Ask the Swan Specialist
Date: 11 March 2014
Are you sure that the swan is not looking at its reflection and either trying to chase the “new” swan from the area or trying to mate with it? We have seen this behavior in swans and other birds. Does he have a mate? If so, then he is trying to chase the other swan from his habitat. We would call this defensive behavior, not aggressive. In any case, he is acting like a normal male swan when the testosterone levels increase during mating season. The levels will decrease in the next few weeks, but until that time, you need to take back the habitat as the ALPHA swan.
The next time he chases or comes at you, DO NOT BACK DOWN. Without getting hit or hurt, once he starts to take a swing, grab his wings or throw a large blanket or towel over him while shouting NO. You may need your husband to help with this so both of you grab his wings, gently without hurting him. Hold him and place him in a garage, the bathroom, a shed, barn, or any area in which he is safely contained and cannot hurt himself or be attacked by a predator (domestic, (dog or cat) or wild). Keep him contained for about 30 minutes. Give him water, talk to him, tell him that this is not a good swan, hold his neck and wings, he will settle down. Then, release him back onto the lake. If he comes back at you, repeat the process. It will only take 2-3 times of this capture and letting him know that this is unacceptable behavior. If he was hand raised, he is not going to be too stressed by being captured, but he is not going to particularly like this new “time out” process. He will get the picture real quick that if he wants to go onto the lake, he is not to come out of the water and chase you. Otherwise, there are negative consequences to his bad behavior. Let us know how your training and re-taking of the habitat progresses. The Regal Swan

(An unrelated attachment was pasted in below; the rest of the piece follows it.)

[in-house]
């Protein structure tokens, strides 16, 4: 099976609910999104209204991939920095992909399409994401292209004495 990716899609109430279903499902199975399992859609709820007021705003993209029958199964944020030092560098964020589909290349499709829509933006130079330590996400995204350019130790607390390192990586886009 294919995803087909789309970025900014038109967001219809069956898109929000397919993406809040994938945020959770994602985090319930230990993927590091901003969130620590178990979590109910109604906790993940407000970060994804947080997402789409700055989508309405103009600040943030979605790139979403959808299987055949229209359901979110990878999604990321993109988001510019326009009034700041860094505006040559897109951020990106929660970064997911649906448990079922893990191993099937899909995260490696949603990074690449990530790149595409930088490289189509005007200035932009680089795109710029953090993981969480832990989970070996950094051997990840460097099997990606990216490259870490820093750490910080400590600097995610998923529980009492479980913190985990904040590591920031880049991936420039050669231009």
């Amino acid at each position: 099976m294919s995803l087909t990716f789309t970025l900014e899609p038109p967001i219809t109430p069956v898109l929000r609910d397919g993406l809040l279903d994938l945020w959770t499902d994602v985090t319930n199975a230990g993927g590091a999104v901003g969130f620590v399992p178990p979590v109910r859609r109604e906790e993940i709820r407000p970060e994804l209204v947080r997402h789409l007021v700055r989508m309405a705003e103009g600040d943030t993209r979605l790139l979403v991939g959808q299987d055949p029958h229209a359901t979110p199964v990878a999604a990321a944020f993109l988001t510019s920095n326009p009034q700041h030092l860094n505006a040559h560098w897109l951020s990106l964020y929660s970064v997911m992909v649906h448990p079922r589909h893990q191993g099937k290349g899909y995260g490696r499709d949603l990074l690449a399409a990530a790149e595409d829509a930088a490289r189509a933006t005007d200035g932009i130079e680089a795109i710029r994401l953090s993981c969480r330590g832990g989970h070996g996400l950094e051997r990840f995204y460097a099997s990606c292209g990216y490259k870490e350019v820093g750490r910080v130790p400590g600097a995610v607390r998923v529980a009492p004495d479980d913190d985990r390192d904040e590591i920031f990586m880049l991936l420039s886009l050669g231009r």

Messages In This Thread
- Aggressive swan -- Michelle -- 11 March 2014
- Re: Aggressive swan -- The Regal Swan -- 11 March 2014